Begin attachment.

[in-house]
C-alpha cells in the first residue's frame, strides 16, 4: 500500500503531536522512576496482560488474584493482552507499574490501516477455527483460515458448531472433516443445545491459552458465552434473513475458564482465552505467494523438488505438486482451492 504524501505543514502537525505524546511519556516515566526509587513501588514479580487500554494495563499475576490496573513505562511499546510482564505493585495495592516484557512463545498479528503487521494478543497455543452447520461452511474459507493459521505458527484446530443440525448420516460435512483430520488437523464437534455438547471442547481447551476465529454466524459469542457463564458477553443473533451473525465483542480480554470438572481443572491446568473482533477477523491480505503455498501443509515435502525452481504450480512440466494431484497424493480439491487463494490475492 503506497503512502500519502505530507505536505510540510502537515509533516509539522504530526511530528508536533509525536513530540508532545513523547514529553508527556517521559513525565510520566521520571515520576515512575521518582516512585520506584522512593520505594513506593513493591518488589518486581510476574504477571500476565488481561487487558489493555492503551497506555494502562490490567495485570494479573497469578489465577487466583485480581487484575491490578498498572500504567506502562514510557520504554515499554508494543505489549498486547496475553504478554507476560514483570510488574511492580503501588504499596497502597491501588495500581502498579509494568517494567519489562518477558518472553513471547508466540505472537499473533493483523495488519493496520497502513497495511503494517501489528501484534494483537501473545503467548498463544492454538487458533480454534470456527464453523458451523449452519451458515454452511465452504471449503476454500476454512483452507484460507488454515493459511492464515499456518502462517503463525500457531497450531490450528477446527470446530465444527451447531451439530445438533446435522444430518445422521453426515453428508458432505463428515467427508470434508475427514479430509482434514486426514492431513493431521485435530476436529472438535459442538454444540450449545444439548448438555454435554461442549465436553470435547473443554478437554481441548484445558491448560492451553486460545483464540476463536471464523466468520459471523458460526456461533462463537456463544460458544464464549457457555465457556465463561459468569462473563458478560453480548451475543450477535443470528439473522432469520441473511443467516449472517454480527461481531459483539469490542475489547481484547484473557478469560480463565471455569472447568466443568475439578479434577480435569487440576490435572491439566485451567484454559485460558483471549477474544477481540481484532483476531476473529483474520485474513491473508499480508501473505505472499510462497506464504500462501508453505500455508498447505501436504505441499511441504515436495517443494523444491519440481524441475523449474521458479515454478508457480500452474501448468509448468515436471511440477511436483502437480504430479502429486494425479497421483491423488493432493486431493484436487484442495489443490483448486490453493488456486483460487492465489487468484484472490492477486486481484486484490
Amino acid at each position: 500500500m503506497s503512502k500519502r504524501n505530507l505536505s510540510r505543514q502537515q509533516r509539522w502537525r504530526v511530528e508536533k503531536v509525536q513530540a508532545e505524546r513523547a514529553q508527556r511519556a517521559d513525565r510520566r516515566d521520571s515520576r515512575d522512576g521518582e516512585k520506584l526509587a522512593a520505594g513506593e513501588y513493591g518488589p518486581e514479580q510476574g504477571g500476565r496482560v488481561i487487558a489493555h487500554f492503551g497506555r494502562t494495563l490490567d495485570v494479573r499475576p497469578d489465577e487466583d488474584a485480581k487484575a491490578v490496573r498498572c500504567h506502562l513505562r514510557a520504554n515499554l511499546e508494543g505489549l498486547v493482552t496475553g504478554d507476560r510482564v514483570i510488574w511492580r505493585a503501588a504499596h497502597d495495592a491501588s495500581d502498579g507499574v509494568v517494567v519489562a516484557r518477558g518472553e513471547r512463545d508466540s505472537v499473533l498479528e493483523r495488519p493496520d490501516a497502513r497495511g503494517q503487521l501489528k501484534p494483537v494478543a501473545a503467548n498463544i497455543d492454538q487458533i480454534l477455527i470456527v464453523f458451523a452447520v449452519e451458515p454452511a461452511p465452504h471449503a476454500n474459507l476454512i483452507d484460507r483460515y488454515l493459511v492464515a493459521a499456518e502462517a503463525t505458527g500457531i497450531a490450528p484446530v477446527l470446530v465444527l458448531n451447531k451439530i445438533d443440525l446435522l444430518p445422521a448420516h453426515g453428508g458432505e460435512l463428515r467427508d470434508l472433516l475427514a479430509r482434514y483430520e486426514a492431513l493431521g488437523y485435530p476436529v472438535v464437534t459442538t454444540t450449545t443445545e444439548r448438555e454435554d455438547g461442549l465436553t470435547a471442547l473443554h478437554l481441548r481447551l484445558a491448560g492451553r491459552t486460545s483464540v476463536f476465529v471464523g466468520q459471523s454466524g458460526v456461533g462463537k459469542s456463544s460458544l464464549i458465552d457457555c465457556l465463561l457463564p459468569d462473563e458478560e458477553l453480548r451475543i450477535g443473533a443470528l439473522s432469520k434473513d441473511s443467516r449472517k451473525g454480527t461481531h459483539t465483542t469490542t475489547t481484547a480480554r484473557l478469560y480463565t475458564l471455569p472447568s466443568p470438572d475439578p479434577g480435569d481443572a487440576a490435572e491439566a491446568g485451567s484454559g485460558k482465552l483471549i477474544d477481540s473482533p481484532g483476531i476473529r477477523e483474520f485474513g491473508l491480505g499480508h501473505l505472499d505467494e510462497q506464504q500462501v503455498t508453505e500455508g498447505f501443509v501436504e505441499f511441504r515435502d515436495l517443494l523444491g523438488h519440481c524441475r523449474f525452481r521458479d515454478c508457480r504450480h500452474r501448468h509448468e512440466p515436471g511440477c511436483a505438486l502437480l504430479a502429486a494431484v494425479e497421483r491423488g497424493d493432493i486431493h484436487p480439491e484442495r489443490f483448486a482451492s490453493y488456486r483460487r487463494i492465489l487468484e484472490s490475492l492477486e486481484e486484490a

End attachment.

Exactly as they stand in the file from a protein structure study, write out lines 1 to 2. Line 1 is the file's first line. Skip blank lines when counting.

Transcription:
[in-house]
C-alpha cells in the first residue's frame, strides 16, 4: 500500500503531536522512576496482560488474584493482552507499574490501516477455527483460515458448531472433516443445545491459552458465552434473513475458564482465552505467494523438488505438486482451492 504524501505543514502537525505524546511519556516515566526509587513501588514479580487500554494495563499475576490496573513505562511499546510482564505493585495495592516484557512463545498479528503487521494478543497455543452447520461452511474459507493459521505458527484446530443440525448420516460435512483430520488437523464437534455438547471442547481447551476465529454466524459469542457463564458477553443473533451473525465483542480480554470438572481443572491446568473482533477477523491480505503455498501443509515435502525452481504450480512440466494431484497424493480439491487463494490475492 503506497503512502500519502505530507505536505510540510502537515509533516509539522504530526511530528508536533509525536513530540508532545513523547514529553508527556517521559513525565510520566521520571515520576515512575521518582516512585520506584522512593520505594513506593513493591518488589518486581510476574504477571500476565488481561487487558489493555492503551497506555494502562490490567495485570494479573497469578489465577487466583485480581487484575491490578498498572500504567506502562514510557520504554515499554508494543505489549498486547496475553504478554507476560514483570510488574511492580503501588504499596497502597491501588495500581502498579509494568517494567519489562518477558518472553513471547508466540505472537499473533493483523495488519493496520497502513497495511503494517501489528501484534494483537501473545503467548498463544492454538487458533480454534470456527464453523458451523449452519451458515454452511465452504471449503476454500476454512483452507484460507488454515493459511492464515499456518502462517503463525500457531497450531490450528477446527470446530465444527451447531451439530445438533446435522444430518445422521453426515453428508458432505463428515467427508470434508475427514479430509482434514486426514492431513493431521485435530476436529472438535459442538454444540450449545444439548448438555454435554461442549465436553470435547473443554478437554481441548484445558491448560492451553486460545483464540476463536471464523466468520459471523458460526456461533462463537456463544460458544464464549457457555465457556465463561459468569462473563458478560453480548451475543450477535443470528439473522432469520441473511443467516449472517454480527461481531459483539469490542475489547481484547484473557478469560480463565471455569472447568466443568475439578479434577480435569487440576490435572491439566485451567484454559485460558483471549477474544477481540481484532483476531476473529483474520485474513491473508499480508501473505505472499510462497506464504500462501508453505500455508498447505501436504505441499511441504515436495517443494523444491519440481524441475523449474521458479515454478508457480500452474501448468509448468515436471511440477511436483502437480504430479502429486494425479497421483491423488493432493486431493484436487484442495489443490483448486490453493488456486483460487492465489487468484484472490492477486486481484486484490